By Matt Hopkins
Special to The Sun
EDITOR’S NOTE: This is a weekly series of columns written by attorneys at Lester, Loving & Davies law firm in Edmond.
When a person files a lawsuit, he is asking a court for relief of some kind. In most instances, the plaintiff is claiming that someone did something to him that the law does not tolerate. Other times, they are asking the court to order the defendant to do something that the law requires but that she refuses to do.
Every lawsuit raises two primary issues. First, what are the facts — what happened between the parties? Although many lawsuits are similar, the facts that are relevant to each case are usually unique. This party did that. The other party said this. On and on the facts go, and each relevant fact may have bearing on the outcome of the case. The other main issue is this: What law is relevant to the facts? What law determines the rights of each party under the established facts? What does the law mean in this situation?
Fact issues in a case are established by testimony and documents that are admitted into evidence. The trier of fact, which is sometimes a jury and other times a judge, weighs all the evidence and the credibility of the witnesses to determine what facts are most likely true. Once the factual disputes are resolved, the outcome of the case depends on application of the law to the facts. What does the law say should happen with these facts? When this is determined, judgment is entered.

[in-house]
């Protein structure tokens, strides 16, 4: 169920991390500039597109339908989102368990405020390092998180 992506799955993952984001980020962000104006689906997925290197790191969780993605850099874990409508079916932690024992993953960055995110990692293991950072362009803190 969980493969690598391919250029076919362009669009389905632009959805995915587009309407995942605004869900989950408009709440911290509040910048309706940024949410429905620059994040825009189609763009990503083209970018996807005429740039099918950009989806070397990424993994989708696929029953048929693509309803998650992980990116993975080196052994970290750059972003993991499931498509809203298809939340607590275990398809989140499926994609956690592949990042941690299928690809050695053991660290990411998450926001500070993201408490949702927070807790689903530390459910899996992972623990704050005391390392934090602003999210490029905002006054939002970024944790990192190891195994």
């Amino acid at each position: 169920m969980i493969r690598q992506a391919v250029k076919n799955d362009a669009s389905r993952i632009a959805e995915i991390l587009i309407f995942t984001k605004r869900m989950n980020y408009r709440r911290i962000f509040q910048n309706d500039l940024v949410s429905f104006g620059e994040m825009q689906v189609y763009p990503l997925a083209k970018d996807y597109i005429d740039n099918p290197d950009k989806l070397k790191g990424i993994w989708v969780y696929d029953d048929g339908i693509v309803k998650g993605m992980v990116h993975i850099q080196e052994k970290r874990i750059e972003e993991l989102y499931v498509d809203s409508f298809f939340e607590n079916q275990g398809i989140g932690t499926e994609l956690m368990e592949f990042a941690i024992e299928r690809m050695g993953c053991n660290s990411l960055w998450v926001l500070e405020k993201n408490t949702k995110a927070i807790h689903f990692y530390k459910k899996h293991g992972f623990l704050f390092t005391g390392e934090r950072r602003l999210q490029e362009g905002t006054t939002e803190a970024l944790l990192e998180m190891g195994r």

Usually this process requires a full trial. But sometimes the facts are just not in dispute. Either the parties agree what the facts are, or there is only one credible reading of the facts. This is where summary judgment comes in. If there is no reasonable dispute as to the facts that are material to the case, a judge can decide that the case should not go to trial. Instead, the court can enter summary judgment before trial.
The idea behind summary judgment is to save parties and the judicial system valuable time and money. Why waste a jury’s time and the parties’ money to argue facts that are not credibly disputed? Where facts are known and the only question is what the law means, judges can fast forward to the end. Many rules govern whether summary judgment is appropriate, but the basic concept allows a court to enter judgment where only one outcome is reasonably possible.
MATT HOPKINS is an attorney for Lester, Loving & Davies P.C. More information is available at lldlaw.com. Send questions to firstname.lastname@example.org.